Pakistan agrees $6bn IMF bailout

13 May 19

The IMF has agreed a $6bn bailout with Pakistan to prop up the country’s fragile public finances and boost its sluggish economy.

The ‘extended fund facility’ will be the 13th such rescue since the late 1980s, and finance minister Abdul Hafeez Shaikh told journalists he hoped it would be Pakistan’s last, Reuters reported.

Pakistani growth will slow to 2.9% this fiscal year from 5.2% in 2018, according to IMF forecasts, while the country’s central bank has cut its growth estimate to between 3.5%-4%.

The Washington-based fund said the 39-month EFF is subject to Pakistan continuing with its economic reform agenda and must still be approved by the IMF’s board.

“The programme aims to support the authorities’ strategy for stronger and more balanced growth by reducing domestic and external imbalances, improving the business environment, strengthening institutions, increasing transparency, and protecting social spending,” said Ernesto Ramirez Rigo, who led a recent IMF delegation to Islamabad.

“Pakistan is facing a challenging economic environment, with lacklustre growth, elevated inflation, high indebtedness, and a weak external position.

“This reflects the legacy of uneven and procyclical economic policies in recent years aiming to boost growth, but at the expense of rising vulnerabilities and lingering structural and institutional weaknesses.”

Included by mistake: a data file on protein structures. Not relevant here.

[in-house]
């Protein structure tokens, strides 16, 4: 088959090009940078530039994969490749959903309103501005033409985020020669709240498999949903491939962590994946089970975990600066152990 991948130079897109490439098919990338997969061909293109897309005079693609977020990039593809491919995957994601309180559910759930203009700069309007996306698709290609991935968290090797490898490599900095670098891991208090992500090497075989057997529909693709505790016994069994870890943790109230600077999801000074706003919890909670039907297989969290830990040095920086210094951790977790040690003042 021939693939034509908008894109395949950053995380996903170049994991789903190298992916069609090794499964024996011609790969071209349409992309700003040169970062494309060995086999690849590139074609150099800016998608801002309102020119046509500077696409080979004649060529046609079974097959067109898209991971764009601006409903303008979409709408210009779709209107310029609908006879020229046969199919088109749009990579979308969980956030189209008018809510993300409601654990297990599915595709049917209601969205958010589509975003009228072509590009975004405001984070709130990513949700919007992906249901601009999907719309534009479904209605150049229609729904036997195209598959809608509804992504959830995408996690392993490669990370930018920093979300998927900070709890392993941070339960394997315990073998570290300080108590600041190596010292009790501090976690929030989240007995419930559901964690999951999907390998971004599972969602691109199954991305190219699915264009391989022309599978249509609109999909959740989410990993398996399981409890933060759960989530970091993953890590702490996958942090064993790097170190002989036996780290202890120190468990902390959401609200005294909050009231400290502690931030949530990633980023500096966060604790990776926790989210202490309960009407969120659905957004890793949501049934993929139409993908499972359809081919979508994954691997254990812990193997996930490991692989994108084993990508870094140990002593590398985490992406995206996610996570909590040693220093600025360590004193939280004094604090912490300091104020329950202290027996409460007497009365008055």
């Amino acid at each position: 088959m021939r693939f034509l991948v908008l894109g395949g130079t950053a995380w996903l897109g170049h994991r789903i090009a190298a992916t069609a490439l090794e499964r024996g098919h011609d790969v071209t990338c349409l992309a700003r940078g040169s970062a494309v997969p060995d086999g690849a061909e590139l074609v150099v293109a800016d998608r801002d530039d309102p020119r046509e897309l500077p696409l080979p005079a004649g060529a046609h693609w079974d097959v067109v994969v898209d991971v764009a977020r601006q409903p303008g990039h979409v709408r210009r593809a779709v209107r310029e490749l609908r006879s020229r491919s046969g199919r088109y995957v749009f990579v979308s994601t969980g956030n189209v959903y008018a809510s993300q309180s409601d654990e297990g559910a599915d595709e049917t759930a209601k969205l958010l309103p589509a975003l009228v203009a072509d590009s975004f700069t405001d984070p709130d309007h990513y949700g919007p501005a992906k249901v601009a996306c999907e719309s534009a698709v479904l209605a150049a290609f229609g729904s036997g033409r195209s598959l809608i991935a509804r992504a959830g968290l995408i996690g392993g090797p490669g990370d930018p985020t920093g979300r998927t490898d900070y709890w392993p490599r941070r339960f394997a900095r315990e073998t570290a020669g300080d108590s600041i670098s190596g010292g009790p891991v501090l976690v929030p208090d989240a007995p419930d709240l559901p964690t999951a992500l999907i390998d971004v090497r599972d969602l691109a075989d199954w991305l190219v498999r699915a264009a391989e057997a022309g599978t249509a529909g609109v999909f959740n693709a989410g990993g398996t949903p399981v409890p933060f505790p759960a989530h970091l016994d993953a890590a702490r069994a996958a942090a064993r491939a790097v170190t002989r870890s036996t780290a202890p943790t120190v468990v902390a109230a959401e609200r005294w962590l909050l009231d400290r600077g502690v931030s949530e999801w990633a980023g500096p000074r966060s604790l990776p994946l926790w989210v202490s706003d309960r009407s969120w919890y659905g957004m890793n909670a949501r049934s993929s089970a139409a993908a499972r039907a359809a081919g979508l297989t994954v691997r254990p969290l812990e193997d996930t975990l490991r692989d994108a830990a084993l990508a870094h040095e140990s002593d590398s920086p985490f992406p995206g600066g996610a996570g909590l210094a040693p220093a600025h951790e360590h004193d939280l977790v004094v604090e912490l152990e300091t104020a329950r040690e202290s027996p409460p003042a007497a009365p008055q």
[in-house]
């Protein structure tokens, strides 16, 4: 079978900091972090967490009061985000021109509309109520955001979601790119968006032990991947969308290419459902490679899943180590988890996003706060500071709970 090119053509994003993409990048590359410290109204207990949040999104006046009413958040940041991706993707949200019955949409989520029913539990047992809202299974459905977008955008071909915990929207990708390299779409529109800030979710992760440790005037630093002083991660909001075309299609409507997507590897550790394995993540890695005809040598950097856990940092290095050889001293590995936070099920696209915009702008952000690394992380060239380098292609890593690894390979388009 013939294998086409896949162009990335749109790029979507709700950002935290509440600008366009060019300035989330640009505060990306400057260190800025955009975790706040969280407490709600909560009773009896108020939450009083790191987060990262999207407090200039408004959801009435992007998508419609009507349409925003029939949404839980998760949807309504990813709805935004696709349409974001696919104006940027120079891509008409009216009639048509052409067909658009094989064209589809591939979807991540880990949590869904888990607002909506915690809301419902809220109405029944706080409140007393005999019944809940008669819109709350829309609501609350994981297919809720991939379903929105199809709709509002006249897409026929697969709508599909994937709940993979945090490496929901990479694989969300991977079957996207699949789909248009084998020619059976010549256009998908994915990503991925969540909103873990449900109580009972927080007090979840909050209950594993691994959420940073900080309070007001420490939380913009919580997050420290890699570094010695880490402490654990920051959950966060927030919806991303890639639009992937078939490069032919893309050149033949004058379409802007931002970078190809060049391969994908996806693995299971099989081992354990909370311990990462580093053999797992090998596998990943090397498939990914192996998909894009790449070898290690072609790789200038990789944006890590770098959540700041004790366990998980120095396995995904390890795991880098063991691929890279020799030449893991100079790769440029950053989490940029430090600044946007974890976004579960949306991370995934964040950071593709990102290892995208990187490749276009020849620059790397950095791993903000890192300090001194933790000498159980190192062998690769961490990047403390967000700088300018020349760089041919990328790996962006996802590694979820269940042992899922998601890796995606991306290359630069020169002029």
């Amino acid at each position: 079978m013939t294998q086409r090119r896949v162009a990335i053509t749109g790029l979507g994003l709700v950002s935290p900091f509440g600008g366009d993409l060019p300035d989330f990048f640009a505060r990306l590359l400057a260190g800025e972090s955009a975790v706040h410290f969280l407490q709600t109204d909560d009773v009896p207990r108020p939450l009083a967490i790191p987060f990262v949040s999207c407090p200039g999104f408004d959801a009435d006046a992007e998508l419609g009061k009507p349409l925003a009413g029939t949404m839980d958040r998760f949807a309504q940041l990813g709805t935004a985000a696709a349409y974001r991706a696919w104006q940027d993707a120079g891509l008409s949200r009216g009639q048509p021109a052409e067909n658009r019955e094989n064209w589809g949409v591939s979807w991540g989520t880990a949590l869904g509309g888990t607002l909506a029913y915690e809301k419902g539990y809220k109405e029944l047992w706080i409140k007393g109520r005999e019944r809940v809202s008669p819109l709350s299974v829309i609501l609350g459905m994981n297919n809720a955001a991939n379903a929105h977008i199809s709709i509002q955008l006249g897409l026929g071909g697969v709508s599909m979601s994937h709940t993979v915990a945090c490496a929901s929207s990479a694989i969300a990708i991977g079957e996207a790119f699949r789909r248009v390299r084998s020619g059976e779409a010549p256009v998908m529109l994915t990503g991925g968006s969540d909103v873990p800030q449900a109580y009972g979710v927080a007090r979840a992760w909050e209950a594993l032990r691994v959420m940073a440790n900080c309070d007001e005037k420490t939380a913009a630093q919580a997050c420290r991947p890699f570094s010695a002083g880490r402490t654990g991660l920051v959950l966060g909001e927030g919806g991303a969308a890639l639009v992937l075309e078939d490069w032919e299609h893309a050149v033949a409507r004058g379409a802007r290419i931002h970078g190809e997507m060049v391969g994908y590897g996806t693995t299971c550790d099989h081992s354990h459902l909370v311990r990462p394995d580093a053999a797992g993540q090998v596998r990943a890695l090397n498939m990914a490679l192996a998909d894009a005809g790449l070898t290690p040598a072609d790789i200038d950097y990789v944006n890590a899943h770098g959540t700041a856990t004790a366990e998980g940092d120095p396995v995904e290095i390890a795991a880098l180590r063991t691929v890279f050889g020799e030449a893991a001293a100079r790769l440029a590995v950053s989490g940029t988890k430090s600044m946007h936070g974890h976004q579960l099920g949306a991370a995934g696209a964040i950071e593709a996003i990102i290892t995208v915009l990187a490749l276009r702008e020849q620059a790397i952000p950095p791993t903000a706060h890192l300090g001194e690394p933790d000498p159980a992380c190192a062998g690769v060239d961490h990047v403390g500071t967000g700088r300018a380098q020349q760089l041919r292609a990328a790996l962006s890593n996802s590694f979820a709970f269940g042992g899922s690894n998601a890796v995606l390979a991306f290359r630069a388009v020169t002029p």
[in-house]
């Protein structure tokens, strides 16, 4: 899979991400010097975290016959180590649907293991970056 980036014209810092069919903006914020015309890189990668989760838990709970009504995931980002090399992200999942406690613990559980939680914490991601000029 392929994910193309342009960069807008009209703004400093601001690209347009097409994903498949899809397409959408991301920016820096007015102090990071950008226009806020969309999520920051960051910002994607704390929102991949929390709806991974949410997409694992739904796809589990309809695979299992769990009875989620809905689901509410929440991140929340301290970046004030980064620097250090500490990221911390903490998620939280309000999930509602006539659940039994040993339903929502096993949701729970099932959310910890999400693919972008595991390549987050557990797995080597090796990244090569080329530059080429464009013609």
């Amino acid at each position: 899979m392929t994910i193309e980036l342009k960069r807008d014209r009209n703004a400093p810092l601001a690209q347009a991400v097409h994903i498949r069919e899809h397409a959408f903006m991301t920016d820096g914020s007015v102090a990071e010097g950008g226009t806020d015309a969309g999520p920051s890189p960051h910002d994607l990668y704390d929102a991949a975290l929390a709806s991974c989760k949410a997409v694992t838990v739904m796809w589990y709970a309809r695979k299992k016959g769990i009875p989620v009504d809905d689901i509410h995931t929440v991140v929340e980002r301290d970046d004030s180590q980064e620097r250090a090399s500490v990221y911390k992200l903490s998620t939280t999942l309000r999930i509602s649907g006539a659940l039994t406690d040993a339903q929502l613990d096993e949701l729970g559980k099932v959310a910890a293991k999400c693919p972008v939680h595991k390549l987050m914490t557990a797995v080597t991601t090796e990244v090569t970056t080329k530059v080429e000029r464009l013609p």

Imran Khan became prime minister last year committed to avoiding another bailout by seeking billions of dollars from China, Saudi Arabia and the United Arab Emirates.

However, his government was forced to turn to the IMF after inflation rose above 8%, the Pakistani rupee lost about a third of its value, and foreign exchange reserves dwindled.

Ramirez Rigo said the EFF aims to support the Pakistani government’s “ambitious” macroeconomic and structural reform agenda over the next three years.

This includes improving public finances and reducing public debt, and the forthcoming budget will now aim for a primary deficit of 0.6% of GDP.

Tax and administrative reforms will aim to strengthen revenue mobilisation, and a plan for cost-recovery in the energy sectors and state-owned enterprises will also reduce the deficit.

“These efforts will create fiscal space for a substantial increase in social spending to strengthen social protection as well as in infrastructure and human capital development,” Ramirez Rigo added.

During talks with the IMF, Khan reshuffled his economic team by naming Shaikh as finance minister and appointing the IMF economist Reza Baqir as governor of the central bank.

  • Gavin O'Toole, expert on Latin America
    Gavin O'Toole

    A freelance journalist. He has written six books about Latin America and taught the politics of the region at Queen Mary, University of London.

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